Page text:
Murnau, train & castle. By Wassily Kandinsky. 1909. (Somehow available as free clipart. I imagine this is what the derailment would look like if it was painted by Wassily and happened in Murnau near a castle)

About 24 hours after the train derailment notice, the UPS tracker showed my hiking pants had survived the carnage and had presumably hopped another train, arriving in Kansas. So, they may still make it in time for the trip. 

Way to go UPS!

I had assumed the pants were lost in a crushed box in a debris-strewn ditch or charred beyond recognition in a smoldering heap of rail cars somewhere in the Great Plains.

Not to say that my life is so shallow that I have nothing better to do than sit around fretting over the progress of a pair of clearance pants I bought online. I was just intrigued by the derailment notice. It brought up so many questions. I searched around for any mention of a train accident an hour out of California but was unsuccessful.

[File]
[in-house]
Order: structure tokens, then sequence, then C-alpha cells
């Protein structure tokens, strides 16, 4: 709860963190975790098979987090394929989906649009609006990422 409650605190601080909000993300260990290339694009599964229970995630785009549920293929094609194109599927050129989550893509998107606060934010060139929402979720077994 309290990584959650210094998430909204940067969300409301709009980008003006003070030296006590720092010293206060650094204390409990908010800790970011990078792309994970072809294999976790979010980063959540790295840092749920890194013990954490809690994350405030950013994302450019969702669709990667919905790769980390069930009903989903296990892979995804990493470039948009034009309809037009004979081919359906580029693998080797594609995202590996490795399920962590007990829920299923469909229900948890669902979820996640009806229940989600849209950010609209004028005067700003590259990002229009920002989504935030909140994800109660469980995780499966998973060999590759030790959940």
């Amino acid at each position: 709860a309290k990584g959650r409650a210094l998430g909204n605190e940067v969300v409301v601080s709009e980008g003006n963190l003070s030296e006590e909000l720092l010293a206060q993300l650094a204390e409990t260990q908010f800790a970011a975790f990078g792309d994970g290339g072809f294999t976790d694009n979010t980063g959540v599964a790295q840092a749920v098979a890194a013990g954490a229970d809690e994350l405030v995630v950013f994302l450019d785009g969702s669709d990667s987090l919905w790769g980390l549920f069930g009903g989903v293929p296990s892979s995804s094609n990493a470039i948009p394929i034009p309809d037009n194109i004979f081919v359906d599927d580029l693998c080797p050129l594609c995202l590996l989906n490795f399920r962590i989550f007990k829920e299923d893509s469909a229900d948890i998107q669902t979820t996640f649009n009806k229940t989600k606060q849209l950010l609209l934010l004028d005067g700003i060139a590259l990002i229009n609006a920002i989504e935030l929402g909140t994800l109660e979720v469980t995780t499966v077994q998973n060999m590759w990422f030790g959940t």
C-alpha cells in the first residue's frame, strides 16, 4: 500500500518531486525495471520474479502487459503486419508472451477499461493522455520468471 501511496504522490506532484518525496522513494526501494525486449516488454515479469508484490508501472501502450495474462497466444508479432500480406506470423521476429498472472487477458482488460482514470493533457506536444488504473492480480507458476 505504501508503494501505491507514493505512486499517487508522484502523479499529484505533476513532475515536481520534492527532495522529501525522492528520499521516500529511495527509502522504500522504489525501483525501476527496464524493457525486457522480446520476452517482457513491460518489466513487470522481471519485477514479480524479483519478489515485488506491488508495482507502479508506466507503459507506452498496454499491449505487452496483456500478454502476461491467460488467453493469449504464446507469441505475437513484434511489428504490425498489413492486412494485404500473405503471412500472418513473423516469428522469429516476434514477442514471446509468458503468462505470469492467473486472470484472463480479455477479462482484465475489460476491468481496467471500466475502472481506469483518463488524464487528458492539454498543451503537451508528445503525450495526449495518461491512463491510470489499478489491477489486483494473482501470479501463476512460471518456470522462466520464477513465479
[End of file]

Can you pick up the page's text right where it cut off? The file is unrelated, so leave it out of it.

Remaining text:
And you have to wonder how common these derailment notices are. Does someone at UPS key that in on a case-by-case basis, or does it happen enough that they just check the “train accident” box and hit send? And what other disaster-related updates do they have? “A German U-boat attack has delayed delivery,” “A vulcanic eruption has delayed delivery,” “Your package was left unattended in an airport terminal, and police detonated it as a precaution. Delivery will be rescheduled.”

Also, I tweeted the delay when it first happened, and UPS tweeted back, telling me to continue to check the tracking site for updates. 

 So they apparently have staff that patrol Twitter for such mentions.

I’m eager to hear answers, observations and theories on these mysteries. If you have some, feel free to share in the comments section below.